E) Event you've experienced abroad that made you say "wow":
It was in Paris last January when I marched in solidarity against terrorism, following the Charlie Hebdo attacks, among nearly 4 million others. It was completely awe-inducing to see that many people join together for a common cause, and it's something that I haven't even experienced in my own country. You can read about my thoughts and experience here and here.



F) Favorite mode of transportation:
Trains! There's often room to spread out, you can lounge, look at some nice scenery, and even get your nails done.

G) Greatest feeling while traveling:

Simply being in awe of everything new around you. Seeing sights with virgin eyes. Most of all for me, though, is when I can speak their language (or at least somewhat communicate in it, like Arabic).

H) Hottest place you've ever traveled to:
The first time I went to Morocco, it was between 105-110˚F! It wasn't terrible, though, because it was dry heat. When I was in Israel last May, it was a little cooler at around 100˚F, but I was doing lots of hiking and outdoor activities which made it feel worse.

I) Incredible service you've experienced and where?:

HA. This is tough, coming from the flashpacking world. But I'll never forget when I had to catch a train from Toulouse to Montpellier with two suitcases, a backpack, and a tote bag, and it was pouring rain. A nice man from my hostel booked me an Über--and paid for it. It was only 4€, but I appreciated it so much.

J) Journey that took the longest:

The first time I went to Israel, I had three flights. Pretty normal, except one of my layovers was 12 hours, so it was 26 hours start-to-finish.

K) Keepsake from your travels:

Anything home-related! I have a coffee set from Turkey, teapot and tea glasses from Morocco, porcelain from Poland, a hamsa wall art from Israel, a cheese-knife set from the Gruyères region of Switzerland...

L) Let-down sight, where and why?:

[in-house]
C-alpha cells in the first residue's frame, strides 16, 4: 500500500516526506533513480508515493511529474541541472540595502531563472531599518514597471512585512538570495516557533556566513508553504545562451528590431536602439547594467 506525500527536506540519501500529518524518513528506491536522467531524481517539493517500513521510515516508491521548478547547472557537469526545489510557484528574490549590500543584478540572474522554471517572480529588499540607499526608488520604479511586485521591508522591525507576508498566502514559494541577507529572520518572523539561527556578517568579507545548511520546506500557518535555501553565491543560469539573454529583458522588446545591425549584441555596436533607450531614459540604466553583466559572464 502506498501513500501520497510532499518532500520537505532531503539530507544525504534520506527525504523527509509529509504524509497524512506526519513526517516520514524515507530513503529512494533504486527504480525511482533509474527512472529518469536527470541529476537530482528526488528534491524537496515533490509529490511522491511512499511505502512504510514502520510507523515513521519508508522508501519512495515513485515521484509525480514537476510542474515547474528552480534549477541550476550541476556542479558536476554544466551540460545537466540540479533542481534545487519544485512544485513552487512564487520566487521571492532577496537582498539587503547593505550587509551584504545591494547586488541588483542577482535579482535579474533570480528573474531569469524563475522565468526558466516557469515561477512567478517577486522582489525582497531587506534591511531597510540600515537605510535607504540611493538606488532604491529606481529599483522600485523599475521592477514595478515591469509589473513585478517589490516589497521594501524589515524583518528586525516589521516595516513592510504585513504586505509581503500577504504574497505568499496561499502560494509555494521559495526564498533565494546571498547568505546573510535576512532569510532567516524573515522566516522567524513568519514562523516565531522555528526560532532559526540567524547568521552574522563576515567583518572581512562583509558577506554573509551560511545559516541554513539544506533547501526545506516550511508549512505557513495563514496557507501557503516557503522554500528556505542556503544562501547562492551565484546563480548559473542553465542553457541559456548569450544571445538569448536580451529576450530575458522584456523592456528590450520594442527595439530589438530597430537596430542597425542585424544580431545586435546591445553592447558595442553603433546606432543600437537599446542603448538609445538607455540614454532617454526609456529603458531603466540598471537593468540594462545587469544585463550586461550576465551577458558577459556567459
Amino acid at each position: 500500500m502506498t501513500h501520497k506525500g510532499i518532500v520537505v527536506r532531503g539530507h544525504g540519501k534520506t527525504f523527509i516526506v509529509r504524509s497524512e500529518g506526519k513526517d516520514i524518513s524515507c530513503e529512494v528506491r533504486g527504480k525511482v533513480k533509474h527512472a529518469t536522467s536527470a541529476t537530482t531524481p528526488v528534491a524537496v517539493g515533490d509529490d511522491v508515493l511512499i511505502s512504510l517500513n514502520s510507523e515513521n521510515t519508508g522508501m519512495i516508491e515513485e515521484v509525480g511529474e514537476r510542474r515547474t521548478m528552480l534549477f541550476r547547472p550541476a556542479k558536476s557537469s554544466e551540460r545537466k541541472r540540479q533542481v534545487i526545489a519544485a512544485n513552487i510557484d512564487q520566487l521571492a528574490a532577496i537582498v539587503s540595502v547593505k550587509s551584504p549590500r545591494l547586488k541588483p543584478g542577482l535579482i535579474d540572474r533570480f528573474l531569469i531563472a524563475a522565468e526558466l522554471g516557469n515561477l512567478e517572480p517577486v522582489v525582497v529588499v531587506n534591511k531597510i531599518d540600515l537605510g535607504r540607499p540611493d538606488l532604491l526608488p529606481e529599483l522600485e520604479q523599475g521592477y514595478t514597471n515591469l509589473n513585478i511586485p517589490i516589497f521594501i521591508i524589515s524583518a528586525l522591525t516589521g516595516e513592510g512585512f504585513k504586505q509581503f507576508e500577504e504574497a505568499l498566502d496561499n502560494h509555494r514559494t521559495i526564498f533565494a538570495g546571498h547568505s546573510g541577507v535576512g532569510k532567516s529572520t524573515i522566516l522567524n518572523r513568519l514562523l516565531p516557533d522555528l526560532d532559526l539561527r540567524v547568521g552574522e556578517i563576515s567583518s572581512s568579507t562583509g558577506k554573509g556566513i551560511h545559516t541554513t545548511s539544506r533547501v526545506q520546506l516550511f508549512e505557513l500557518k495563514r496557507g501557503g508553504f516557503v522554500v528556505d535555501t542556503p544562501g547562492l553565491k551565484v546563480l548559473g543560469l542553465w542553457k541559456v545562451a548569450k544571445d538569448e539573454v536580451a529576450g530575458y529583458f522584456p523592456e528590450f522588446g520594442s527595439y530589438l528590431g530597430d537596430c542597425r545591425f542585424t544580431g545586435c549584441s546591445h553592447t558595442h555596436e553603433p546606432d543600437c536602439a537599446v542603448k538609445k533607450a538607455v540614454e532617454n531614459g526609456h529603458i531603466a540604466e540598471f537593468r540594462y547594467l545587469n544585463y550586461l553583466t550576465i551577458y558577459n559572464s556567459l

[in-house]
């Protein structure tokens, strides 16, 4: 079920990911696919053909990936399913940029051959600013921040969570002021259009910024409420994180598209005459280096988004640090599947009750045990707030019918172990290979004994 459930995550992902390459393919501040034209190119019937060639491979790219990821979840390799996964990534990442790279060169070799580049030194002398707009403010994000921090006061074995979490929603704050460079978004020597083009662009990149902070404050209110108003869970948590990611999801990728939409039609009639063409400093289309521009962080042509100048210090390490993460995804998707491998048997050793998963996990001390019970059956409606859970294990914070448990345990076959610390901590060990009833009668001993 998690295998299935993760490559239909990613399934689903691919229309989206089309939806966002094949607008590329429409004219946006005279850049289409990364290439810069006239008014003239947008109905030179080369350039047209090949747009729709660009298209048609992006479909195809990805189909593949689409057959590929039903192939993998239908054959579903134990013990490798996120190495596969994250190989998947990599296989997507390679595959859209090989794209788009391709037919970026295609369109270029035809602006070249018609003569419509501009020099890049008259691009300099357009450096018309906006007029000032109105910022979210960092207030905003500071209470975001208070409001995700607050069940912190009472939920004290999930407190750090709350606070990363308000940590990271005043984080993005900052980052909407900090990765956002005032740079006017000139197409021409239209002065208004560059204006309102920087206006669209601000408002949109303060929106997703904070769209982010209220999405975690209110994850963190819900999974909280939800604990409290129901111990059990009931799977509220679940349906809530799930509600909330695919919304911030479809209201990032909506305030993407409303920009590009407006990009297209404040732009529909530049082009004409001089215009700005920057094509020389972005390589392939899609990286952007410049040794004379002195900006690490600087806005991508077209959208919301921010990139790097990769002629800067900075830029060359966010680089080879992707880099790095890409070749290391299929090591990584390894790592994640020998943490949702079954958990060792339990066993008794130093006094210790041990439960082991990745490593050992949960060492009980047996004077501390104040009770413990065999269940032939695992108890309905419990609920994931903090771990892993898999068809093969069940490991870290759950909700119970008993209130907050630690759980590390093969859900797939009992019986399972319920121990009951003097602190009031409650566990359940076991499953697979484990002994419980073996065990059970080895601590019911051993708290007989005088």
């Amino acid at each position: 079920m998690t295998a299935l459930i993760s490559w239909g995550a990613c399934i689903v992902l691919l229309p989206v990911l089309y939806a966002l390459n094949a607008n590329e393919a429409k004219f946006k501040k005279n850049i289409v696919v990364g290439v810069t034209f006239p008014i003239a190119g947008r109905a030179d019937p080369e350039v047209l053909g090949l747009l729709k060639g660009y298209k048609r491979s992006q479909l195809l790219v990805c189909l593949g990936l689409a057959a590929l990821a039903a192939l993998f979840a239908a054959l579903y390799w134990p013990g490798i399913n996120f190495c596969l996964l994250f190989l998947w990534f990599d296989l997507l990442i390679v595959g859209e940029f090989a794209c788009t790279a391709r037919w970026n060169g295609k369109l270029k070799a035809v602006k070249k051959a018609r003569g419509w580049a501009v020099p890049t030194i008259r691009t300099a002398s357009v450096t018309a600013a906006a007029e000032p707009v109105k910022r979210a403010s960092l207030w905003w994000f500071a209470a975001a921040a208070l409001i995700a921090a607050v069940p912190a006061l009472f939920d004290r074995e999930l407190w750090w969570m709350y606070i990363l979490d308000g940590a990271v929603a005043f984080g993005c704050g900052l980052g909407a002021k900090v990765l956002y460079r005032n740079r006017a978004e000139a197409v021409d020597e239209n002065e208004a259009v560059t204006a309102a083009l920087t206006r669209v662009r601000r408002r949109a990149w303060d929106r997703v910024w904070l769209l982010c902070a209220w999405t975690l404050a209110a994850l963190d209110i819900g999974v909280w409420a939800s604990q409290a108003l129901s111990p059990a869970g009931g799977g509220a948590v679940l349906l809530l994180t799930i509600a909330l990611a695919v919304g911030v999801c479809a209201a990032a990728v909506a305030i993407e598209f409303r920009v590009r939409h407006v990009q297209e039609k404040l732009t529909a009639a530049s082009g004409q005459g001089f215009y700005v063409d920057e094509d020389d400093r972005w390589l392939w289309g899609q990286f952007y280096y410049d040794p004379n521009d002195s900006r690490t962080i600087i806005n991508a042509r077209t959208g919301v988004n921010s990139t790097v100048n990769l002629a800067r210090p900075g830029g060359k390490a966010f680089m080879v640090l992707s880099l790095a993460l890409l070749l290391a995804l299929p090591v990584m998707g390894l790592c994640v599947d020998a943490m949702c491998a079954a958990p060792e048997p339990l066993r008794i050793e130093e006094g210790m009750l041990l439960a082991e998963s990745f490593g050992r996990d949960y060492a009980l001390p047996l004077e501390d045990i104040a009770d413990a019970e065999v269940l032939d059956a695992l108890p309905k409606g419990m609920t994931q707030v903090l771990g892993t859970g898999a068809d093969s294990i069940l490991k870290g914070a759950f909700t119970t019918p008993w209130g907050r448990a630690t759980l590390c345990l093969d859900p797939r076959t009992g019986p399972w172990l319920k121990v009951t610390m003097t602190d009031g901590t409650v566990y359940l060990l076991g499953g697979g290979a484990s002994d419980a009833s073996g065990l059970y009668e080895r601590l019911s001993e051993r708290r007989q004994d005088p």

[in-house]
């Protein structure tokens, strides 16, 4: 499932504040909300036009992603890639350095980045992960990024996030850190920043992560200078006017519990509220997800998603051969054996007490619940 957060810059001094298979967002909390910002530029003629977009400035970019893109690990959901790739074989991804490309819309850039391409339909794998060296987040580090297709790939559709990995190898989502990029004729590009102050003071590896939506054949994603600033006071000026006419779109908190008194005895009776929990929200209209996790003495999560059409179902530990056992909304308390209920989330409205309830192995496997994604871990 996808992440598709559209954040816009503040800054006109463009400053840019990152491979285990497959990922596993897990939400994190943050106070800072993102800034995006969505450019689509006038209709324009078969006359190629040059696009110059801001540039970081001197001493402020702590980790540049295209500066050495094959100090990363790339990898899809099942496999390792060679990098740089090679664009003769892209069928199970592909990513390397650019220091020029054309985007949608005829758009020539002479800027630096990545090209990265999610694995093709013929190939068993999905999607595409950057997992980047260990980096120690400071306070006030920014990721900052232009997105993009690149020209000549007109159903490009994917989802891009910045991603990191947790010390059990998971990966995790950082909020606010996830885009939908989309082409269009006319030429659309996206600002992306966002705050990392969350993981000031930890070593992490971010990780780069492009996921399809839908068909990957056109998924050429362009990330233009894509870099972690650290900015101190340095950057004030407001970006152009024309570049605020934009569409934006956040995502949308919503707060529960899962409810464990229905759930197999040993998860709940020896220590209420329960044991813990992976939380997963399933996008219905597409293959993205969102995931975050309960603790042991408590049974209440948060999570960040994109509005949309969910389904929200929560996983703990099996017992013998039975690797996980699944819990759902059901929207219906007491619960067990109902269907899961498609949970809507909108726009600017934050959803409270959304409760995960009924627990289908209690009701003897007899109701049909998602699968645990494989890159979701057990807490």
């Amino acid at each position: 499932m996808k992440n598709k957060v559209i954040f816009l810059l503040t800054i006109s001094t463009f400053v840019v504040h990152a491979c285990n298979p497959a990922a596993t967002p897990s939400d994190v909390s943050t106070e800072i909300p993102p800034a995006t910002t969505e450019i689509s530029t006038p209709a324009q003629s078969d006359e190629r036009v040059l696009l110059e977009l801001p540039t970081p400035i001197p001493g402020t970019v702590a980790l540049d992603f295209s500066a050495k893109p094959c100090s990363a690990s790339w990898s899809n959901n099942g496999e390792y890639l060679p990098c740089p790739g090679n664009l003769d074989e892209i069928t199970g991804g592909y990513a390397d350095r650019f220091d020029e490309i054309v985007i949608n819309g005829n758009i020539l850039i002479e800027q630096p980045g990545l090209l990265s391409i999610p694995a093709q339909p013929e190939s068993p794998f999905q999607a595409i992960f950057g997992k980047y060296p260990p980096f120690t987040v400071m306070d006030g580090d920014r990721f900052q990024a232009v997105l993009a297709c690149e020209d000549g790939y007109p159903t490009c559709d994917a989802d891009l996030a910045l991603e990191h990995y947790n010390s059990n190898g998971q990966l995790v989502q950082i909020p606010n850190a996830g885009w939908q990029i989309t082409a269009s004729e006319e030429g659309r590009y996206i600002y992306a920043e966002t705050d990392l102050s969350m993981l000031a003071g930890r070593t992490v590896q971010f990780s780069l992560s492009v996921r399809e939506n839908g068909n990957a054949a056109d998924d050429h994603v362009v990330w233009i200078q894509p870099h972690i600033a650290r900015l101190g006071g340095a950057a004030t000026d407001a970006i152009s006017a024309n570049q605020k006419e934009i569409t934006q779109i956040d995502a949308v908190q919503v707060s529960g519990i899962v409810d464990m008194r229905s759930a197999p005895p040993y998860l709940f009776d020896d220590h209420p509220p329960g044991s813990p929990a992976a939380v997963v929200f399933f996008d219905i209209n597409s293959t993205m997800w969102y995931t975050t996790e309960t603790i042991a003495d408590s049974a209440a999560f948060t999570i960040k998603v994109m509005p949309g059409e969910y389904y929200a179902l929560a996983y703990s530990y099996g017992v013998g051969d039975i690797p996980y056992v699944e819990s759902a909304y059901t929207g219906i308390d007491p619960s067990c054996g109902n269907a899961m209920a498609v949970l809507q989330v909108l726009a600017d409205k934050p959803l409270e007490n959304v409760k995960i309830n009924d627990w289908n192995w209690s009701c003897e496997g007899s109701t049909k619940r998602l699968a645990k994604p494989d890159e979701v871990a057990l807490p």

Venice. It was musty and made my allergies act up, and WAY more touristy than I ever would have liked. Also, much more expensive than the other big cities in Italy, it seemed.



M) Moment where you fell in love with traveling:
I always loved traveling, but I really fell in love with it in the summer of 2013 when I did an internship in Tours, France. For the first time ever, I was able to plan weekend getaways and longer trips, and I got addicted. The wanderlust bug bit me HARD.

N) Nicest hotel you've stayed in:

Not counting our family trips to Chicago when we stayed at The Drake, it was definitely Hotel Neptuno in Calella de Mar, Catalunya, Spain! Luxurious rooms, amazing meals, and just a couple blocks away from the beach.

O) Obsession--what are you obsessed with taking pictures of while traveling?:
I'm really into capturing the tops of buildings against the sky--I'm sure there's a more eloquent way to put that, but I'll let the photos do the talking.



P) Passport stamps--how many and from where?:

I have 22 total stamps. They include a slew of French airports, Israel (back before they stopped stamping passports), Morocco, Turkey, the U.K., Spain, Italy...and counting. :) Plus my French work visa and residency verification, both of which come in sticker form!

Q) Quirkiest attraction you've visited and where?:

The Museum of Eroticism in Paris, right down the street from the Moulin Rouge. My friend and I couldn't stop laughing--and, as inappropriate as they are, I've included some photos below so you can laugh as well. However, I have a feeling that the Icelandic Phallological Museum will beat that out when I visit in July.



R) Really frightening: where's one place you've visited where you felt unsafe or uneasy?
Istanbul. My friend Vanessa and I got followed by these two young, well-dressed men all day. We'd go into a museum, come out two hours later, and there they'd be behind us. All. Day. We were terrified.

S) Splurge--something you have no problem spending money on while traveling:

Trying a really good version of a regional dish or drink. Within reason, of course--to me, 25€/$30 is still an expensive meal. :)



T) Touristy thing you've done:
By far and large, I never felt more touristy than when I visited Niagara Falls over the New Year.



U) Unforgettable travel memory:
Hiking the Erg Chebbi dunes at nighttime and stargazing and playing games at the top.



V) Visas--how many and for where?:
Two visas! One long-stay work visa for France (I worked there last year), and one tourist visa for Turkey.

W) Wine--best glass while traveling:
The best wine I ever tried was a Sauternes in Bordeaux. I wish I knew the name of the winery! Otherwise, I always try to stop by Domaine Marc Brédif when I'm in the Loire Valley. They make my favorite Vouvray, and I'm always down to take their 6€ tour!


X) eXcellent view and from where?:
I think the Galata Tower in Istanbul offered the best view. The silhouettes of the mosques look so beautiful next to the glistening Bosphorus, especially since they're juxtaposed with the city.


Y) Years spent traveling:

In my life total? Approximately one year. Longest time spent out of the U.S. at one point? Eight months. Longest time TRAVELING without a home base? Five weeks.

Z) Zealous sports fans and where?:
France! That Paris Saint-Germain/Marseille rivalry...

Leave me a comment if you've done a similar tag post, or just with your answers! I'd love to read them all.